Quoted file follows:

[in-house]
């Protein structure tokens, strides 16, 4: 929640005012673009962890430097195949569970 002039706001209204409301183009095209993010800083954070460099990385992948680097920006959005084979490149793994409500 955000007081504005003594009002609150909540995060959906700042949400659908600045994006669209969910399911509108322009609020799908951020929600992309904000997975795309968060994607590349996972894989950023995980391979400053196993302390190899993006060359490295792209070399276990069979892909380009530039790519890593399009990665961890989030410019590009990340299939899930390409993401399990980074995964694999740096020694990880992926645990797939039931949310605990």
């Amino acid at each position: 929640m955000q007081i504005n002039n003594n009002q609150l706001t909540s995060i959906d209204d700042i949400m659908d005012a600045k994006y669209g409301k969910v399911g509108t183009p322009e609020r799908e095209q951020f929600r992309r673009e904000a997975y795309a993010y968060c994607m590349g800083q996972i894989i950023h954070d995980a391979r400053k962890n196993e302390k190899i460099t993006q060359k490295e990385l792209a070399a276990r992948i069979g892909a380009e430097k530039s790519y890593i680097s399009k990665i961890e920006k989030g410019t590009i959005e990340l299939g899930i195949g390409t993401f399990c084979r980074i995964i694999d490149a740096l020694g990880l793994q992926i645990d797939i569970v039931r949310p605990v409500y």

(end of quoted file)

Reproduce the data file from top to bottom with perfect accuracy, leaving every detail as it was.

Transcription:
[in-house]
């Protein structure tokens, strides 16, 4: 929640005012673009962890430097195949569970 002039706001209204409301183009095209993010800083954070460099990385992948680097920006959005084979490149793994409500 955000007081504005003594009002609150909540995060959906700042949400659908600045994006669209969910399911509108322009609020799908951020929600992309904000997975795309968060994607590349996972894989950023995980391979400053196993302390190899993006060359490295792209070399276990069979892909380009530039790519890593399009990665961890989030410019590009990340299939899930390409993401399990980074995964694999740096020694990880992926645990797939039931949310605990």
């Amino acid at each position: 929640m955000q007081i504005n002039n003594n009002q609150l706001t909540s995060i959906d209204d700042i949400m659908d005012a600045k994006y669209g409301k969910v399911g509108t183009p322009e609020r799908e095209q951020f929600r992309r673009e904000a997975y795309a993010y968060c994607m590349g800083q996972i894989i950023h954070d995980a391979r400053k962890n196993e302390k190899i460099t993006q060359k490295e990385l792209a070399a276990r992948i069979g892909a380009e430097k530039s790519y890593i680097s399009k990665i961890e920006k989030g410019t590009i959005e990340l299939g899930i195949g390409t993401f399990c084979r980074i995964i694999d490149a740096l020694g990880l793994q992926i645990d797939i569970v039931r949310p605990v409500y």